This is my review of Toni Erdmann [DVD] .
In this offbeat farce with a serious message, artistic prankster Winfried Conradi is appalled to see how his daughter Ines has become a high-flying workaholic, driven to succeed in a ruthless, corporate world. This is a far cry from his own idealism and lack of materialism, born in a time when Germany was redefining its values after WW2. Ines is by turns embarrassed and furious when he gatecrashes her working life in Bucharest, where she is trying to negotiate a delicate contract which will involve handling the redundancies which will inevitably result from the reorganisation of Romanian oil production on efficient modern lines.
Winfried has been likened in appearance to Dame Edna Everage’s counterpart Les Patterson, but I have to confess being irritated by his trademark fake goofy teeth and mop-like wig. He struck me as the kind of attention-seeking unfunny would-be comic I would avoid like the plague in real life, making it hard to be convinced that there is supposed to be a wise, perceptive, right-thinking character underneath.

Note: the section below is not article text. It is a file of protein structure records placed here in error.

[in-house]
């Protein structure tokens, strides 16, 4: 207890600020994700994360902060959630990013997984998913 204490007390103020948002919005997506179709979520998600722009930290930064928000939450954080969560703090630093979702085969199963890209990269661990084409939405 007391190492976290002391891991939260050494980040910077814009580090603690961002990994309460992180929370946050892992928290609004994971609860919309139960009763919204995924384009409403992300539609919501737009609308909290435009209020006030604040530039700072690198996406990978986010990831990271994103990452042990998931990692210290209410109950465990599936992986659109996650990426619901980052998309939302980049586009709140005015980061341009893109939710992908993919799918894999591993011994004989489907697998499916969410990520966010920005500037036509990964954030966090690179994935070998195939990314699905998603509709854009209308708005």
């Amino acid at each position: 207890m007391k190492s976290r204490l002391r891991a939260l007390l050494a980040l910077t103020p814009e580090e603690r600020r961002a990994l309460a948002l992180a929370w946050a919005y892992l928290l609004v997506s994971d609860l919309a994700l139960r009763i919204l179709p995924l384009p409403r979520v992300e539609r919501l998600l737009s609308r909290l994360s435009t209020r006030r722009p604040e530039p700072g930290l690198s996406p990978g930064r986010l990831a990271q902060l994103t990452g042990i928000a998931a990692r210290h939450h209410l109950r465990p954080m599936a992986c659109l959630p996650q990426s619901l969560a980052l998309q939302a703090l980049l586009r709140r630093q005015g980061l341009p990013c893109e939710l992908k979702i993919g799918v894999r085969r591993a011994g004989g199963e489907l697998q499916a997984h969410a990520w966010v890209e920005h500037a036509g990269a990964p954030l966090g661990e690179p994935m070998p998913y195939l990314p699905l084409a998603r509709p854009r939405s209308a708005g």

The acting is good, particularly the role of the tense Ines, whose sense of the ridiculous, which is perhaps inevitable in the child of such a father, nevertheless breaks through, even at inopportune moments.
This film has been highly praised by the critics, and certainly had many people roaring continually with laughter when I watched the film with a live audience. Yet for me, the film does not really “work”.
It is at least 45 minutes too long with some scenes so protracted, possibly in an attempt to immerse the audience in realism, that their initial dramatic impact is allowed to evaporate. Since the director apparently produced about 100 hours of footage, I appreciate that cutting it down to barely 3 hours must have been a challenge, but the lack of editing seriously weakens the film.
I admit that there are some moving moments, and that the main aim may be to explore the relationship between father and daughter, a serious theme leavened by a comic framework, but I am not sure that the film added much insight over the three hours. Although perhaps too different from her father ever to give up her career and become genuinely laid back, Ines shows from the outset that, despite her uptight exterior, she cannot help laughing at, even joining in, some of her father’s pranks, and is remarkably tolerant towards his excesses.